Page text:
Gingrich’s Focus

Let me start by saying I have always listened to what Newt Gingrich has to say. I have not always agreed with him, and his past personal history is cloudy at best, but he has always been a font of ideas in a sometimes barren political landscape. Just this past summer I proudly signed the petition to “Drill Here, Drill Now, Pay Less,” and had considerable pride in the fact that partly due to that campaign congress did eventually move, albeit too slowly, in the right direction on that issue. But lately Mr. Gingrich has strayed into waters I feel are better left unstirred as we look to rebuild the Republican Party.

Recently, Gingrich was on The O’Reilly Factor warning of “gay and secular fascism in this country that wants to impose its will on the rest of us.” At a time when unemployment is stretching towards 7%, the big three automakers are on the verge of bankruptcy, and the only retailer not losing money is discount king Wal-Mart, Gingrich wants conservative to focus on “gay and secular fascism?”

This is not what the Republican Party needs to rebuild a governing majority.

On his website visitors are asked to sign a petition on behalf of insufficient references to God in the new Capitol Visitor Center, and his new book/DVD entitled Rediscovering God in America is currently a best seller. His appeal is still wide among conservatives, but he needs to lend his considerable influence to causes that will untie across the spectrum, not just social conservatives.

I know it has become an annual Christmas season talking point- the fact the secular progressives are taking God out of Christmas, and I am just as upset as the next guy when a local town takes down a nativity scene so as not to offend the 10-15% of citizens who are not at least nominally Christian. However, there are lots of people making those arguments; we need our most influential voices focusing on ideas that are most pressing to the nation at large.

How are we going to stimulate the economy?

What should be done about the increasing tensions in India/Pakistan?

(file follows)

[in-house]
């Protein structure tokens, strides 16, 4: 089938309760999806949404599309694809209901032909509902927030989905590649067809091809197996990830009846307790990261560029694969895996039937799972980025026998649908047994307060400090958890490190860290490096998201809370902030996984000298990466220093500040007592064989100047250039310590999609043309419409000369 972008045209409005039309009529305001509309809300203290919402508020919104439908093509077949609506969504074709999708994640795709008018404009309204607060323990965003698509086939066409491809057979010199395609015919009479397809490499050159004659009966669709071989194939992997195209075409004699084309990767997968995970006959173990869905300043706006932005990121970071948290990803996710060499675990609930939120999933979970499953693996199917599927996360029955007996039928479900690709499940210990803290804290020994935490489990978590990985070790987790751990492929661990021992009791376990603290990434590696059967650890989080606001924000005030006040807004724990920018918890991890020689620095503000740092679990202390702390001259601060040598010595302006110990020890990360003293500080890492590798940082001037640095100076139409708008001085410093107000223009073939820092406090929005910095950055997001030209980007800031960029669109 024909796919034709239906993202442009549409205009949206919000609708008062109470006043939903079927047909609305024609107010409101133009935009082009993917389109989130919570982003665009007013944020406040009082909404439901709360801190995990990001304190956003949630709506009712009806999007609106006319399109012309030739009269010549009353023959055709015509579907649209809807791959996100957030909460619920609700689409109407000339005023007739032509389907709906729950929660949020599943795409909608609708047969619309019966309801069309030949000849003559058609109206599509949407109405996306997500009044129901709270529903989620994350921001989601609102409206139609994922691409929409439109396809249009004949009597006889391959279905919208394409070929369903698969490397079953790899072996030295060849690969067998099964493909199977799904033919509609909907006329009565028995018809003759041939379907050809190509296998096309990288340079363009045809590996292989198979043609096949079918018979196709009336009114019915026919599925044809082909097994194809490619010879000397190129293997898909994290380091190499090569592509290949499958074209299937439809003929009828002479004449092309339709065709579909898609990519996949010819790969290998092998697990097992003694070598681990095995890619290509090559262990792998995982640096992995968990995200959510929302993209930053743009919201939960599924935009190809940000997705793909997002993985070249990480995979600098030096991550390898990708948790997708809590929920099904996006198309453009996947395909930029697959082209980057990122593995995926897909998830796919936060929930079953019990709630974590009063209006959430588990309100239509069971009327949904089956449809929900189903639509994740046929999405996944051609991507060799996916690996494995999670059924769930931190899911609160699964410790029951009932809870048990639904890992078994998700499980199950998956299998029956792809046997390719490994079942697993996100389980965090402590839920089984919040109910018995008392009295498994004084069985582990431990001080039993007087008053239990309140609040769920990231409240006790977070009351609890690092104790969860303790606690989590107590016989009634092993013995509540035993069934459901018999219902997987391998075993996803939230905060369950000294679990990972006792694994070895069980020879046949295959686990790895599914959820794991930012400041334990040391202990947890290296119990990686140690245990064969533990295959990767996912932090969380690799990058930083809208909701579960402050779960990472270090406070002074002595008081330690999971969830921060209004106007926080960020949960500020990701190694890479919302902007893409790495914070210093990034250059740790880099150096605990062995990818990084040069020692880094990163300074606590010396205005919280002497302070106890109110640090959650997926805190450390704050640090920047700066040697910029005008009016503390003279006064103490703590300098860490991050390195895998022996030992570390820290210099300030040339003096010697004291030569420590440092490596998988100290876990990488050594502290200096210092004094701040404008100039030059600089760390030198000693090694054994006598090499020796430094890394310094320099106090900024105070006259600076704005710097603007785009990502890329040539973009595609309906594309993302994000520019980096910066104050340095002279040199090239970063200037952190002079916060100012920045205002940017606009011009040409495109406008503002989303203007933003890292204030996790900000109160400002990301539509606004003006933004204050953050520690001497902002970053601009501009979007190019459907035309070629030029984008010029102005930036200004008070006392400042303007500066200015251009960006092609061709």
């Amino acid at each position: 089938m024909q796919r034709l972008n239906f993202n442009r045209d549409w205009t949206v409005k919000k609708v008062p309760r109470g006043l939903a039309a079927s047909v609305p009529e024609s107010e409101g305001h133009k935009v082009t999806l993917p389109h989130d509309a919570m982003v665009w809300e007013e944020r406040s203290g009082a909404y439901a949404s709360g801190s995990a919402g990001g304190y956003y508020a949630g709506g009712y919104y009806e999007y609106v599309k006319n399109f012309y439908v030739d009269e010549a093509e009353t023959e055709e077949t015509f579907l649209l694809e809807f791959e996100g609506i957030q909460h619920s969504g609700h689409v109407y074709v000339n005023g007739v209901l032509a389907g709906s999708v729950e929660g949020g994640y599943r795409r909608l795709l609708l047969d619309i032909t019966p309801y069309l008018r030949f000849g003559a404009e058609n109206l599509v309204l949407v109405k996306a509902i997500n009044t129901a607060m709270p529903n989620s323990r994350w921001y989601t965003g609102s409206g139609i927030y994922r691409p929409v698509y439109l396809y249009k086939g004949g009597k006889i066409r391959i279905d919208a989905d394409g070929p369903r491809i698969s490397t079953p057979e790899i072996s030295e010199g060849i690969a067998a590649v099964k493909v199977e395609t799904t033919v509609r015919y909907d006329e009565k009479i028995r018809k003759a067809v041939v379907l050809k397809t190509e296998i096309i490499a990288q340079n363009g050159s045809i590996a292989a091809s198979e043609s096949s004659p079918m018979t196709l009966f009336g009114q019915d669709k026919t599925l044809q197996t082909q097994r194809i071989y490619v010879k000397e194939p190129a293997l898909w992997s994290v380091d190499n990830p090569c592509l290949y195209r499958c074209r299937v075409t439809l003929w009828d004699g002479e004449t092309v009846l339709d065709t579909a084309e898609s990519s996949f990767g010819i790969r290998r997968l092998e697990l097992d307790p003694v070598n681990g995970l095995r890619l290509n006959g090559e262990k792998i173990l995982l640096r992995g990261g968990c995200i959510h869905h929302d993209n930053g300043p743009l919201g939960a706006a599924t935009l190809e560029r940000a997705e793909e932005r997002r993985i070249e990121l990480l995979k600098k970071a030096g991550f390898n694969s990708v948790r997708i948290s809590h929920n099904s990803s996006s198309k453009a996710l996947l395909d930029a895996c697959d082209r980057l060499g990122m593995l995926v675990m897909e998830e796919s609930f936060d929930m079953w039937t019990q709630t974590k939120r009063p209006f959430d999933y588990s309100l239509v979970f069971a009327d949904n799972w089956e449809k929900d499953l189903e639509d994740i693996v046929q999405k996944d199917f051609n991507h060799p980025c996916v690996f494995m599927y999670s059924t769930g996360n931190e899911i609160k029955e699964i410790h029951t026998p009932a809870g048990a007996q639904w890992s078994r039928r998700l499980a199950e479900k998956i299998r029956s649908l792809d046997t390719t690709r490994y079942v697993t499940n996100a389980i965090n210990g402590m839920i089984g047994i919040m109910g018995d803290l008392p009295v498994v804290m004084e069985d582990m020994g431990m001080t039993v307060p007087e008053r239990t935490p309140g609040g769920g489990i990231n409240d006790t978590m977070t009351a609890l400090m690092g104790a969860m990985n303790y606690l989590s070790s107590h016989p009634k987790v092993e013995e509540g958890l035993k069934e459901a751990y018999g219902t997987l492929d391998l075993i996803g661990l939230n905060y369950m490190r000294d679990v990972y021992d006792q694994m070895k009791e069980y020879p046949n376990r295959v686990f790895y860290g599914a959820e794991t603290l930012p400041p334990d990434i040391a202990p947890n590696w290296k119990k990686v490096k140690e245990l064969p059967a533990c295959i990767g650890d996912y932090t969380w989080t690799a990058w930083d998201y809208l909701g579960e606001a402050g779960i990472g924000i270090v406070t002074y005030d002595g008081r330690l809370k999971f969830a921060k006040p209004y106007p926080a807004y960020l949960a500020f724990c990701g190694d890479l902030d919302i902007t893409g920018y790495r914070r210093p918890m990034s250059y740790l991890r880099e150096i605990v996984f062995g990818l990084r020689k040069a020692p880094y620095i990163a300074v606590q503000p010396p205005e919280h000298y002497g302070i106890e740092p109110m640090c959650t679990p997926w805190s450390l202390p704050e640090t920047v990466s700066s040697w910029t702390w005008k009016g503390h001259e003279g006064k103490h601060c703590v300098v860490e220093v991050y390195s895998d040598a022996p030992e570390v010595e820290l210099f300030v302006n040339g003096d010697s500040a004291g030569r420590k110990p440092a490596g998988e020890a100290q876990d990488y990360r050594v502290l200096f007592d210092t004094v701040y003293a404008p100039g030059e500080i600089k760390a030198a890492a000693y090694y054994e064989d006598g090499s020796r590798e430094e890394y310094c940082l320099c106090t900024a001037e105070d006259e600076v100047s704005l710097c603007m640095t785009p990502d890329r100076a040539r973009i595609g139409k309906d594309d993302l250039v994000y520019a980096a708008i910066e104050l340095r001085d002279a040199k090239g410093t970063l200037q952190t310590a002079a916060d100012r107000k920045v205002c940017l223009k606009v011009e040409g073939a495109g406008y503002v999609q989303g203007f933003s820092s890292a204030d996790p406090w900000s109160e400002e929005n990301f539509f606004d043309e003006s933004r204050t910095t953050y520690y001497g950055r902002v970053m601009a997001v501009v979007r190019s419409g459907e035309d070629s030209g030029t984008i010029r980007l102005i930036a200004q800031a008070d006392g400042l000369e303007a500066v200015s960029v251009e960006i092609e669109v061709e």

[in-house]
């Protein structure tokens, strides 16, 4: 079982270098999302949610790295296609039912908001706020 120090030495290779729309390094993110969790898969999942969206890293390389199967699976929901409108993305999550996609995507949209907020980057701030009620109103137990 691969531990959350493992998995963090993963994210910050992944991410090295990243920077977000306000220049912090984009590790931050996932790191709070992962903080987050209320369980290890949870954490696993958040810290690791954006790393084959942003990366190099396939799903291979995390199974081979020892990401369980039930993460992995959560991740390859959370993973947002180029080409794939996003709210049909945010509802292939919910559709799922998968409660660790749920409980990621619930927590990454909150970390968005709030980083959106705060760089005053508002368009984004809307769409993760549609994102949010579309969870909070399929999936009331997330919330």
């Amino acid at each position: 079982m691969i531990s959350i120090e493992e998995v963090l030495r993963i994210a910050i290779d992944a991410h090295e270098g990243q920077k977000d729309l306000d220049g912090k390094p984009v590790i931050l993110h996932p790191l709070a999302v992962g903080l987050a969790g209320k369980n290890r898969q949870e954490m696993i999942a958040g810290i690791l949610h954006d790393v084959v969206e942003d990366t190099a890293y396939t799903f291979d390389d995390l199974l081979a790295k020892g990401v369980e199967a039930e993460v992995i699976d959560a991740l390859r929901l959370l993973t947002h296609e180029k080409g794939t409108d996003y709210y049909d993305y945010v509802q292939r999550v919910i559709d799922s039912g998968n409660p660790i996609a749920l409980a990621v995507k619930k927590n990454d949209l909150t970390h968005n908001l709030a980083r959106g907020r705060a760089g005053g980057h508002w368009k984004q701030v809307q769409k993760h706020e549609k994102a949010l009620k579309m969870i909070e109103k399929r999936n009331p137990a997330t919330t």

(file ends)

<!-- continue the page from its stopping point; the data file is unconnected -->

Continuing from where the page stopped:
How can we avert the next energy crisis?

These are the issues conservatives need to address, and address with new and innovative ideas, if we are to reclaim our hold on the hearts and minds of Middle America. Not gay marriage, not God, not even abortion, will do as the nation faces our current array of problems. That is not to say we need to give up on these issues; they are central to who we are as a party. But, as has been stated numerous times this past election cycle, the nation is essentially centrist. So bringing out divisive social issues as a way of rebuilding the party is a sure way to rebuild an eternally minority party, which would be disastrous, both for Republicans and for the nation.

The unfortunate result of the recent Republican electoral nightmare is that the only people left standing tend to be the most hard-line conservatives. The moderates, who brought balance to the party as a whole, have largely been defeated by conservative democrats helped by the tsunami that was Obama’s presidential campaign.

It is vitally important in the coming year to create a party that will attract not just the most conservative among us, but also the moderates and even some centrist Democrats. This is not just sound electoral strategy, it is also the only way we can solve the problems America faces.

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